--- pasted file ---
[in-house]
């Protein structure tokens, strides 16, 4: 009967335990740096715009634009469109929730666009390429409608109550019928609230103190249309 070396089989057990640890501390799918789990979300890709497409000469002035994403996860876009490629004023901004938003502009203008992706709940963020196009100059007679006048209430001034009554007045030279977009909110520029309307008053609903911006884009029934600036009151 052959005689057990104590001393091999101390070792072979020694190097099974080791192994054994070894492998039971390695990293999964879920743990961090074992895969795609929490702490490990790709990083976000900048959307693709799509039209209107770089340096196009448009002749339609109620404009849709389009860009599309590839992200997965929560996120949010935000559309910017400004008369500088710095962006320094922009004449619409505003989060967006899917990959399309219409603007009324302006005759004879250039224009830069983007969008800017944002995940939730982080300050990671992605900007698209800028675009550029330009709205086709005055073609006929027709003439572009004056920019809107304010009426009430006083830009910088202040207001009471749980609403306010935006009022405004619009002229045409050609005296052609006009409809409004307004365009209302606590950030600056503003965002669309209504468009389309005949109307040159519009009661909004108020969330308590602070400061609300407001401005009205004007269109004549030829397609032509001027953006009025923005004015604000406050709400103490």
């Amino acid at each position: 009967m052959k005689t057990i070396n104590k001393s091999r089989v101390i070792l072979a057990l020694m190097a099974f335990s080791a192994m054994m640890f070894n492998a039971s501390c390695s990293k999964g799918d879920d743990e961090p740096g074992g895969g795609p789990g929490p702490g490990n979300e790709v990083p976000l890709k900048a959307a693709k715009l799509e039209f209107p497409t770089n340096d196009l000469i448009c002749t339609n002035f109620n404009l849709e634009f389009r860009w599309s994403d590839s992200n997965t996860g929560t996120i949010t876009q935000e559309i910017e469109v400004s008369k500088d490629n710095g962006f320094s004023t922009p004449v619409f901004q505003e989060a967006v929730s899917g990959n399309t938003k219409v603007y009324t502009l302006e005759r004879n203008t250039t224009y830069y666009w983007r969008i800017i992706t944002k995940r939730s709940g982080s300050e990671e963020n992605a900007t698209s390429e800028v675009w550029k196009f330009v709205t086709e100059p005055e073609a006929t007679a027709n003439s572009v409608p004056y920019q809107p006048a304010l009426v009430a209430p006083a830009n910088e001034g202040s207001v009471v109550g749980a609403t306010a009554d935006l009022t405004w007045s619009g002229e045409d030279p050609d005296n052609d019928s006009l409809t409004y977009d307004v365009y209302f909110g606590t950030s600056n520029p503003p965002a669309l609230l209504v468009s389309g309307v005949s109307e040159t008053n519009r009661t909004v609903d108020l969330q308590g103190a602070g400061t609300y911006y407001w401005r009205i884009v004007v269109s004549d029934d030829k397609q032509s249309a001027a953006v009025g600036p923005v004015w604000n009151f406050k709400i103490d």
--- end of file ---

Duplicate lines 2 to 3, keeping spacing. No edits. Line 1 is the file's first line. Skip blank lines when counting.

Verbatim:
């Protein structure tokens, strides 16, 4: 009967335990740096715009634009469109929730666009390429409608109550019928609230103190249309 070396089989057990640890501390799918789990979300890709497409000469002035994403996860876009490629004023901004938003502009203008992706709940963020196009100059007679006048209430001034009554007045030279977009909110520029309307008053609903911006884009029934600036009151 052959005689057990104590001393091999101390070792072979020694190097099974080791192994054994070894492998039971390695990293999964879920743990961090074992895969795609929490702490490990790709990083976000900048959307693709799509039209209107770089340096196009448009002749339609109620404009849709389009860009599309590839992200997965929560996120949010935000559309910017400004008369500088710095962006320094922009004449619409505003989060967006899917990959399309219409603007009324302006005759004879250039224009830069983007969008800017944002995940939730982080300050990671992605900007698209800028675009550029330009709205086709005055073609006929027709003439572009004056920019809107304010009426009430006083830009910088202040207001009471749980609403306010935006009022405004619009002229045409050609005296052609006009409809409004307004365009209302606590950030600056503003965002669309209504468009389309005949109307040159519009009661909004108020969330308590602070400061609300407001401005009205004007269109004549030829397609032509001027953006009025923005004015604000406050709400103490």
């Amino acid at each position: 009967m052959k005689t057990i070396n104590k001393s091999r089989v101390i070792l072979a057990l020694m190097a099974f335990s080791a192994m054994m640890f070894n492998a039971s501390c390695s990293k999964g799918d879920d743990e961090p740096g074992g895969g795609p789990g929490p702490g490990n979300e790709v990083p976000l890709k900048a959307a693709k715009l799509e039209f209107p497409t770089n340096d196009l000469i448009c002749t339609n002035f109620n404009l849709e634009f389009r860009w599309s994403d590839s992200n997965t996860g929560t996120i949010t876009q935000e559309i910017e469109v400004s008369k500088d490629n710095g962006f320094s004023t922009p004449v619409f901004q505003e989060a967006v929730s899917g990959n399309t938003k219409v603007y009324t502009l302006e005759r004879n203008t250039t224009y830069y666009w983007r969008i800017i992706t944002k995940r939730s709940g982080s300050e990671e963020n992605a900007t698209s390429e800028v675009w550029k196009f330009v709205t086709e100059p005055e073609a006929t007679a027709n003439s572009v409608p004056y920019q809107p006048a304010l009426v009430a209430p006083a830009n910088e001034g202040s207001v009471v109550g749980a609403t306010a009554d935006l009022t405004w007045s619009g002229e045409d030279p050609d005296n052609d019928s006009l409809t409004y977009d307004v365009y209302f909110g606590t950030s600056n520029p503003p965002a669309l609230l209504v468009s389309g309307v005949s109307e040159t008053n519009r009661t909004v609903d108020l969330q308590g103190a602070g400061t609300y911006y407001w401005r009205i884009v004007v269109s004549d029934d030829k397609q032509s249309a001027a953006v009025g600036p923005v004015w604000n009151f406050k709400i103490d």